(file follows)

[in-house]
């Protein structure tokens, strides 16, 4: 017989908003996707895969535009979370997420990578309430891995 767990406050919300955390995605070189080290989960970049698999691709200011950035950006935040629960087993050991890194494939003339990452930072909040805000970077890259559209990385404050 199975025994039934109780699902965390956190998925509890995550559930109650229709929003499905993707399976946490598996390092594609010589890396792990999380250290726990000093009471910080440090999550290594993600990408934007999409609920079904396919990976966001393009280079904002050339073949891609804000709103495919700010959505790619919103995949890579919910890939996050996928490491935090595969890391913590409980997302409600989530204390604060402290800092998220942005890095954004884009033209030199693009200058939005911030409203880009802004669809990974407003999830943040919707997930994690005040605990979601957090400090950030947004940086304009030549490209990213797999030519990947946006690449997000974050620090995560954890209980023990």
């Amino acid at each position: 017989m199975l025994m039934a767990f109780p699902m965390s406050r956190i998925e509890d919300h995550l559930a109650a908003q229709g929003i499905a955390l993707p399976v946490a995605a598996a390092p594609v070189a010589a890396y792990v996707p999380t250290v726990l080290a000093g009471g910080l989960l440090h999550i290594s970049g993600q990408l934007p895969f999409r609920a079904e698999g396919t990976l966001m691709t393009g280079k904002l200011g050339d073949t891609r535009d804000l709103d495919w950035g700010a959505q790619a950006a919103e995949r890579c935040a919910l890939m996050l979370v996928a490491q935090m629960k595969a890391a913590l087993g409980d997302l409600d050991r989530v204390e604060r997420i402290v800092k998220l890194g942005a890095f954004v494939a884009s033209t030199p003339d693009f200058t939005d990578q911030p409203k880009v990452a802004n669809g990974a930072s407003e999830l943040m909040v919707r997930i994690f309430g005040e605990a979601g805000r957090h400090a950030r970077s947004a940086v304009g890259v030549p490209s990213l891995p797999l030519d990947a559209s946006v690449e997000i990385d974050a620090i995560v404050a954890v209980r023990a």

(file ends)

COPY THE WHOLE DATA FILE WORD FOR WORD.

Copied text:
[in-house]
């Protein structure tokens, strides 16, 4: 017989908003996707895969535009979370997420990578309430891995 767990406050919300955390995605070189080290989960970049698999691709200011950035950006935040629960087993050991890194494939003339990452930072909040805000970077890259559209990385404050 199975025994039934109780699902965390956190998925509890995550559930109650229709929003499905993707399976946490598996390092594609010589890396792990999380250290726990000093009471910080440090999550290594993600990408934007999409609920079904396919990976966001393009280079904002050339073949891609804000709103495919700010959505790619919103995949890579919910890939996050996928490491935090595969890391913590409980997302409600989530204390604060402290800092998220942005890095954004884009033209030199693009200058939005911030409203880009802004669809990974407003999830943040919707997930994690005040605990979601957090400090950030947004940086304009030549490209990213797999030519990947946006690449997000974050620090995560954890209980023990």
């Amino acid at each position: 017989m199975l025994m039934a767990f109780p699902m965390s406050r956190i998925e509890d919300h995550l559930a109650a908003q229709g929003i499905a955390l993707p399976v946490a995605a598996a390092p594609v070189a010589a890396y792990v996707p999380t250290v726990l080290a000093g009471g910080l989960l440090h999550i290594s970049g993600q990408l934007p895969f999409r609920a079904e698999g396919t990976l966001m691709t393009g280079k904002l200011g050339d073949t891609r535009d804000l709103d495919w950035g700010a959505q790619a950006a919103e995949r890579c935040a919910l890939m996050l979370v996928a490491q935090m629960k595969a890391a913590l087993g409980d997302l409600d050991r989530v204390e604060r997420i402290v800092k998220l890194g942005a890095f954004v494939a884009s033209t030199p003339d693009f200058t939005d990578q911030p409203k880009v990452a802004n669809g990974a930072s407003e999830l943040m909040v919707r997930i994690f309430g005040e605990a979601g805000r957090h400090a950030r970077s947004a940086v304009g890259v030549p490209s990213l891995p797999l030519d990947a559209s946006v690449e997000i990385d974050a620090i995560v404050a954890v209980r023990a």